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30 Jan 2014, 1:20 am

briankelley wrote:
There seems to be this mythology that there are two different beings like elves and humans, or vulcans and humans or witches and muggles. But I don't see it being the case in reality. In reality here is no separate race of beings called NT's.


There are people that we call NTs, they are very different from us.


briankelley wrote:
The idea that society as a whole is supposedly mainly comprised of these NT beings who are supposedly... Never picked on, singled out or bullied. None of them are shy or have social difficulties. None of them have anything like OCD, or ADHD, or paranoia, or anxiety, or depression, or lack self esteem or lack self confidence. They never have trouble getting a job. They never have trouble fitting in. They never have trouble making and keeping friends. They don't in in pain and despair turn to alcohol and drugs. They don't commit suicide.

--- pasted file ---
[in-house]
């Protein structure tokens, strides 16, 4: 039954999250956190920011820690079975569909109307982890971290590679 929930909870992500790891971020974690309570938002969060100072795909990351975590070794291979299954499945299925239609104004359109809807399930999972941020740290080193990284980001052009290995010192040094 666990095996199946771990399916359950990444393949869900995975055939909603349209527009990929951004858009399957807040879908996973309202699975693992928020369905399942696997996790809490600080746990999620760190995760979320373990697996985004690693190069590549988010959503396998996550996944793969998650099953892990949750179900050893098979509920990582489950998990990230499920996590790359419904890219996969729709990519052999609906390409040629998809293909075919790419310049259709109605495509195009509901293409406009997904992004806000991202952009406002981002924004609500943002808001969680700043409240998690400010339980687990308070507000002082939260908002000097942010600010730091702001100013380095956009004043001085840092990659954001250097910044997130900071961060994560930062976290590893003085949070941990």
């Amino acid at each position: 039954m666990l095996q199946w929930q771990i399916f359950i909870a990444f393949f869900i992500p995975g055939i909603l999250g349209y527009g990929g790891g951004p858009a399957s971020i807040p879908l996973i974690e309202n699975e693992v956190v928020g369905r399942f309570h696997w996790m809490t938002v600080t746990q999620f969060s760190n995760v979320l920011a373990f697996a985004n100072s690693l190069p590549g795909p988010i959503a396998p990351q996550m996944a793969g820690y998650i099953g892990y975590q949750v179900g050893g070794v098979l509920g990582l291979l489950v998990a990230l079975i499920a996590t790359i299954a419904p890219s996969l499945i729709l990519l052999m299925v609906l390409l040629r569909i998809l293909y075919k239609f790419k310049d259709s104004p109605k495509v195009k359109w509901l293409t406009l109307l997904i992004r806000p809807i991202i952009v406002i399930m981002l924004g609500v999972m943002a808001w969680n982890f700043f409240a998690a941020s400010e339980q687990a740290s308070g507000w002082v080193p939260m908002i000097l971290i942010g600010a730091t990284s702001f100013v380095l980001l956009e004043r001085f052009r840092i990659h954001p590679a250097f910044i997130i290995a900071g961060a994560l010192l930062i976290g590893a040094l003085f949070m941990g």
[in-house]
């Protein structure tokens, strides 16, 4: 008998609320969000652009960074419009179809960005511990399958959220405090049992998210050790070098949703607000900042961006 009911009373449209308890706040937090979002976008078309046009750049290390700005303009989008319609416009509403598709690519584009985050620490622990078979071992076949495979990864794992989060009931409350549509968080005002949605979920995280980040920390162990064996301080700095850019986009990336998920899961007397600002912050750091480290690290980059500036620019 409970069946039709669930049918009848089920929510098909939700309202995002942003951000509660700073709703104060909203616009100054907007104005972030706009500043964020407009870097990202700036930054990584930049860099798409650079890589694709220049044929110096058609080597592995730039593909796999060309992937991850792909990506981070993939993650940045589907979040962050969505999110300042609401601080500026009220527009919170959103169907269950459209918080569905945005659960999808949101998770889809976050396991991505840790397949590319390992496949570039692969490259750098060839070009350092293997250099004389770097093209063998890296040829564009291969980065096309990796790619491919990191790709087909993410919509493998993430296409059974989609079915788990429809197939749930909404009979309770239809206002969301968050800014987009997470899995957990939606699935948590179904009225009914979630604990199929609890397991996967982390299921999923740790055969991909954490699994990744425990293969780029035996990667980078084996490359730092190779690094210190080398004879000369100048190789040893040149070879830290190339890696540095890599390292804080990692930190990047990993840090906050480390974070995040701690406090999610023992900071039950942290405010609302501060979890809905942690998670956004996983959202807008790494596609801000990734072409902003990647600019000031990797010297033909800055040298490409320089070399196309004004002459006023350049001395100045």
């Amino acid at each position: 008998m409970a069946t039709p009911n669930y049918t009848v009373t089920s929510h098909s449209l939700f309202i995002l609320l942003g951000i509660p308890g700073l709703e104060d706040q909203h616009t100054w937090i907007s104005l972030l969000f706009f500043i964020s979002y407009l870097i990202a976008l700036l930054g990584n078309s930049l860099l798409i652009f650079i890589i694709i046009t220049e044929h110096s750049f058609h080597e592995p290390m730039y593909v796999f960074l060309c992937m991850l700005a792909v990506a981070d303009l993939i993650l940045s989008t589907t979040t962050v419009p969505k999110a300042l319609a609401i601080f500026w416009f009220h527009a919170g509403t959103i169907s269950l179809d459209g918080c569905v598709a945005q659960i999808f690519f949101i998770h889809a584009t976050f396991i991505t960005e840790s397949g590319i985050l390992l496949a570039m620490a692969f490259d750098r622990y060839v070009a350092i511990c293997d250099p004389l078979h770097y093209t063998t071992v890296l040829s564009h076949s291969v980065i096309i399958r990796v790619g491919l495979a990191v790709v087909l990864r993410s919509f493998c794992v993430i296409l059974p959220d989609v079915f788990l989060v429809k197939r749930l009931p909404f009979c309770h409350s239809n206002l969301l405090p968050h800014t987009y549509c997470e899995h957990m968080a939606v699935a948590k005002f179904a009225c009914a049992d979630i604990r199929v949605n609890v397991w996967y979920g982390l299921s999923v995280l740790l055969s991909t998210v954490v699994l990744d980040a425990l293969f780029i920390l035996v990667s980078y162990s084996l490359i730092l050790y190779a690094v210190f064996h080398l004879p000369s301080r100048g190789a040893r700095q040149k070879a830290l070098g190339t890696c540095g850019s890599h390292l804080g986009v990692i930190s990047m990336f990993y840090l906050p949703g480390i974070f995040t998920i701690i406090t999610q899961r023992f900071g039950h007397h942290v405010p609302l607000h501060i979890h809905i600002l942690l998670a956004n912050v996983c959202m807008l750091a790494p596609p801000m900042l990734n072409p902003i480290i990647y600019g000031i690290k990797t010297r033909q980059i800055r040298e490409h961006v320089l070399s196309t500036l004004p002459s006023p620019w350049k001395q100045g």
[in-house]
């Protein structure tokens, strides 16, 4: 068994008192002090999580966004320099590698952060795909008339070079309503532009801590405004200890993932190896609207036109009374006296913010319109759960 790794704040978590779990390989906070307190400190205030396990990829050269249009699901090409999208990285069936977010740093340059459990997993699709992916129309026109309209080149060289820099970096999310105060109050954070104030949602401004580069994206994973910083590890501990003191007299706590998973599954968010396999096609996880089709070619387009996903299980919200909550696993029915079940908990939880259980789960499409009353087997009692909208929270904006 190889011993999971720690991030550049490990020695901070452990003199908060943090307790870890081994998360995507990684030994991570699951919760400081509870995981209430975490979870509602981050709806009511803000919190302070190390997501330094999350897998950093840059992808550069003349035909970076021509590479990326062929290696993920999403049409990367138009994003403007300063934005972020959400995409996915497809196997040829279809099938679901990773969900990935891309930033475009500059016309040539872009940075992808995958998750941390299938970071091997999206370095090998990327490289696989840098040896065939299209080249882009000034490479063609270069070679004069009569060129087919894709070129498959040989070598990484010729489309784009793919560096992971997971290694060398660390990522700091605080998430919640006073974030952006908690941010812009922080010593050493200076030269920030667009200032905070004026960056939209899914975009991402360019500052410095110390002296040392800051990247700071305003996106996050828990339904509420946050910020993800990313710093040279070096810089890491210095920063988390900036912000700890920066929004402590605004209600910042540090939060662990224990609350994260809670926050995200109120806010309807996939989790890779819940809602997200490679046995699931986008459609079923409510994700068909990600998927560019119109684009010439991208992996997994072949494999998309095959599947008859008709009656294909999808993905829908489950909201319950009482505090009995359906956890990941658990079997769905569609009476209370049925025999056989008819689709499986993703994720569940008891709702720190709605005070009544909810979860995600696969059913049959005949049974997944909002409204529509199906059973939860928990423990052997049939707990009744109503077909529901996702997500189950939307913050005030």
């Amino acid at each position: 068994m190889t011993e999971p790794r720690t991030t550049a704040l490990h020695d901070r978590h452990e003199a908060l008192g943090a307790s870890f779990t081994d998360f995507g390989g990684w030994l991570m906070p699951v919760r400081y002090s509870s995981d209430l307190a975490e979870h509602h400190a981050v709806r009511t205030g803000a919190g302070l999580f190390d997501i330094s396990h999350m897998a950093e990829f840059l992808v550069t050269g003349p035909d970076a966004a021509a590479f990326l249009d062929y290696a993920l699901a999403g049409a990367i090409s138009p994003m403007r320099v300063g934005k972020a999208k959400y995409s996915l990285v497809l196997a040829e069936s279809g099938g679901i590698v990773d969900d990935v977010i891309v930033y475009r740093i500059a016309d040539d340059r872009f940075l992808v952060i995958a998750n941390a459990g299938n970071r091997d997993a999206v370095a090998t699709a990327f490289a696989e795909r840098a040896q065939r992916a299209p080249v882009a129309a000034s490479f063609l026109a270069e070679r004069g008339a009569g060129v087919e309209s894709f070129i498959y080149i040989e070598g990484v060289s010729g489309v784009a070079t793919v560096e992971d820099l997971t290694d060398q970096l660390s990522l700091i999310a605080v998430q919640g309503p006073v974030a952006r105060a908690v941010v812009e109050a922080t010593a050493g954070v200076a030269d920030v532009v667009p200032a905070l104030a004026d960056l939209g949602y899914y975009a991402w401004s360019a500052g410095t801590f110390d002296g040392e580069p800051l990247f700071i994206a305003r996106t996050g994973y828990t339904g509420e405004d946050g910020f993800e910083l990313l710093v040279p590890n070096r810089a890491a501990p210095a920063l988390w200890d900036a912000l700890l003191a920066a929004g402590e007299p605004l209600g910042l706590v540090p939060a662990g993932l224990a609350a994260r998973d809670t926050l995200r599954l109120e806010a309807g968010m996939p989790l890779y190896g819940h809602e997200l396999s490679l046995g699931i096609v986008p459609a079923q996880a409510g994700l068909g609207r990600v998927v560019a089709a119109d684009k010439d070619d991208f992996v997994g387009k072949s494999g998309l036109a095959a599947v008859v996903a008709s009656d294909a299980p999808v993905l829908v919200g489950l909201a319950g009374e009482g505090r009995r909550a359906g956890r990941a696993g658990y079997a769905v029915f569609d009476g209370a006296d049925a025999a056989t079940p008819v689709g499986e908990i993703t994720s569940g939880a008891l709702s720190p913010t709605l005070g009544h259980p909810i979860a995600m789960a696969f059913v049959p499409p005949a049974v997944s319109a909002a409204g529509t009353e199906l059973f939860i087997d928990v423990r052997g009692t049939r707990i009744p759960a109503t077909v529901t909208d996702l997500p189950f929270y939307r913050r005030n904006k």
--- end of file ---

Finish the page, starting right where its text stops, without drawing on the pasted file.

And myth number one: all of them are accepted by all other NT beings...
Does anyone really believe these NT beings actually exist?

No one says they they do not experience these things, obviously they do. The difference is how their brains work compared to someone on the spectrum. How we process sensory input and how we react is very different to the NT world.

There is no rule that someone with Asperger's Disorder or HFA displays all or any of the coexisting conditions that you list here. In fact many of us display none of these things and survive in this world quite well. If you think that an Aspie is defined by these co-morbids then frankly I would say you have no real understanding of what we are.

NTs are not immune to mental illnesses, disorders or a bad life, in fact in my experience a large number of them are coping with this world worse than I am. I have come to terms with my lack of non-verbal skills and inability to respond appropriately socially or emotionally. I use my special interests to my advantage in business. I control my stimming in public, but if an NT lived in my home I would drive them away. I live by my routines but have managed to bring myself to explore outside my safety zone. I have adapted my life around my sensory issues.